I’m not sure if anyone cares, but I’ve been doing a tiny bit of dabbling in releasing Open Source software lately. Since I don’t particularly care to announce them on the GPF News (it isn’t, after all, GPF news), I’ll announce them here. For those of you who might complain that working on these has taken precious time away from the comic, fret not. The tiny bit of time I’ve been able to squeeze in here and there to work on these have been during periods when working on the comic would be impossible, so there’s no way for there to be any conflict.
The first one I’ll announce is the most recent. WinHasher is a Microsoft .NET Framework 2.0 application for generating cryptographic hashes of files. It is both a Windows GUI applet and a console (command line) program, and it operates in two possible modes. The first mode generates the hash of a single file, which you can then use to verify a download or check to see if a file has been tampered with. The second mode takes the hashes of multiple files and compares them; in this way, you can see if two or more files have the same binary contents regardless of their names, locations, and time stamps. The Windows app supports drag-and-drop functionality, and the installer lets you also build shortcuts in your Windows Explorer “Send To” context menu so you can just right-click a file and get its hash.
So why did I build this? Well, the full details are on the site, but the quick version is that I’ve grown tired of not being able to validate the hashes of downloaded files because Windows doesn’t have a built-in hashing program. Linux and the other free UNIX clones have OpenSSL; heck, even Mac OS has OpenSSL under the hood. Not Windows… of course. So instead of downloading a file on a Windows machine, copying it to the Linux box, validating the hash, and moving it back (or worse, just not even validating the hash at all and taking my chances), I hacked together this little program. Then I thought it might be useful enough to share, so I did. If you find it useful, please let me know.
For the really technically inclined out there, most of the hashes are built-in to .NET 2.0, so this was obscenely easy to implement. In fact, 2.0 has an abstract hash algorithm class (
System.Security.Cryptography.HashAlgorithm) that all of the built-in hashes implement. The two non-standard hashes, Whirlpool and Tiger, were taken from the Legion of the Bouncy Castle Crypto API, which is actually .NET 1.1 based. I (rather crudely) ported these classes to be subclasses of
HashAlgorithm, so they can technically be used as a drop-in replacement of any .NET 2.0 hash. I plan to add additional hashes over time, provided that (a) the original source code is free and (b) I can port it to be a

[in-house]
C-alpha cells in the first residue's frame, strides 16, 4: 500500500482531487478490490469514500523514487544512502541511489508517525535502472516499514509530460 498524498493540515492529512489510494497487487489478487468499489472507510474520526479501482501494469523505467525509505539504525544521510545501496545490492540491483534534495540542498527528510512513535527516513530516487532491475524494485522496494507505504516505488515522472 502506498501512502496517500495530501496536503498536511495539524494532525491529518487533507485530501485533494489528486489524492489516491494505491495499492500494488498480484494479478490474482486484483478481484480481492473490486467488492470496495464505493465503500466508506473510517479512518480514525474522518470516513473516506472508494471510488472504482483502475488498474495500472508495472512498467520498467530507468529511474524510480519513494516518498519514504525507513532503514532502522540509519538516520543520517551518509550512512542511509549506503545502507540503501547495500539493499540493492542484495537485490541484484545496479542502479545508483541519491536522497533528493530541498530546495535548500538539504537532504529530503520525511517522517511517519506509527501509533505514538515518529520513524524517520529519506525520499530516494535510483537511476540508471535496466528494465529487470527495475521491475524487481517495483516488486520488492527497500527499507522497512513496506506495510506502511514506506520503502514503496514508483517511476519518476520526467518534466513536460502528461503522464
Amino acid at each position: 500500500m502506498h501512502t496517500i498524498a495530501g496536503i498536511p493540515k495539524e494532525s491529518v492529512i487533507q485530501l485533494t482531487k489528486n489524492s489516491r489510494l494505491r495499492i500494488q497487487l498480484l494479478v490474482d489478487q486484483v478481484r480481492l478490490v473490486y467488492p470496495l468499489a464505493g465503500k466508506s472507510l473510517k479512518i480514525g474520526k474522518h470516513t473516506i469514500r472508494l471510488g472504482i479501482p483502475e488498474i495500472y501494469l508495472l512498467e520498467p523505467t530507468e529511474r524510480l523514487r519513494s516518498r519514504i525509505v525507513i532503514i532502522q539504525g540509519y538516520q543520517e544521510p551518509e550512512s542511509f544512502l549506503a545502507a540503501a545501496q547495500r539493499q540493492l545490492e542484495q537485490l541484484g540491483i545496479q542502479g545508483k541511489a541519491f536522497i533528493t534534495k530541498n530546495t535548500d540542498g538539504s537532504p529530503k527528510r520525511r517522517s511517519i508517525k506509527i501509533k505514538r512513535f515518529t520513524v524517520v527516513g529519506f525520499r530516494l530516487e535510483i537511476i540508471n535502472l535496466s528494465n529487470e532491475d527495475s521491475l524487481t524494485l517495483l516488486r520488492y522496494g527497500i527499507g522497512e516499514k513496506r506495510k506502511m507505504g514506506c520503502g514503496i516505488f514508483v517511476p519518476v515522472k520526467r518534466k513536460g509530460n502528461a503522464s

The second program to mention is actually a bit of an oldie now. (I actually released it back in June.) The Windows version of Mandelbrot Madness! is back, also in a .NET 2.0 edition. I wrote the original in Visual C++ 4.x, but have long since lost the source code. Then the Java version came into being and rapidly surpassed the Windows version, leaving it to suffer from bit rot. Both eventually languished as I lost time to work on them. Well, in December of 2005, I released the not-quite-complete-but-close-enough 4.0 version of Mandelbrot Madness JAVA!, declaring it abandoned. It always bugged me that I never went back and revisited the Visual C++ code, but without the source I was stuck.
Well, to make a long story short, my new job had me learning a new programming language: C#. That had me programing Web sites, but I knew you could also do Windows GUI apps in it as well. So somewhere down the line I got a wild hair and started the agonizing work of porting the Java code from the last version of MMJ! to C#. Actually, Java and C# are similar enough that the porting work wasn’t all that hard. Not only is MM! 2.0 now pretty much identical in functionality to MMJ! 4.0, but I introduced a number of new features that I hope to eventually port back to the Java version. While I still prefer the platform independence of Java, I’ll readily admit that the .NET version is a lot faster on Windows. I think that anyone on that platform that has actually bothered to play with the Java version (both of you) should make the switch. Anyone still using the decrepit old 1.0 version of Win32 MM! should enter the 21st century and upgrade too.
Both programs have been released under version 2 of the GPL (haven’t had time to really review version 3 yet), so the sources are also available. If you have any suggested changes, feel free to pass them along and I might incorporate them into the official builds (giving you credit, of course).Tags: .NET, fractal, Mandelbrot Madness, Security, Software, WinHasher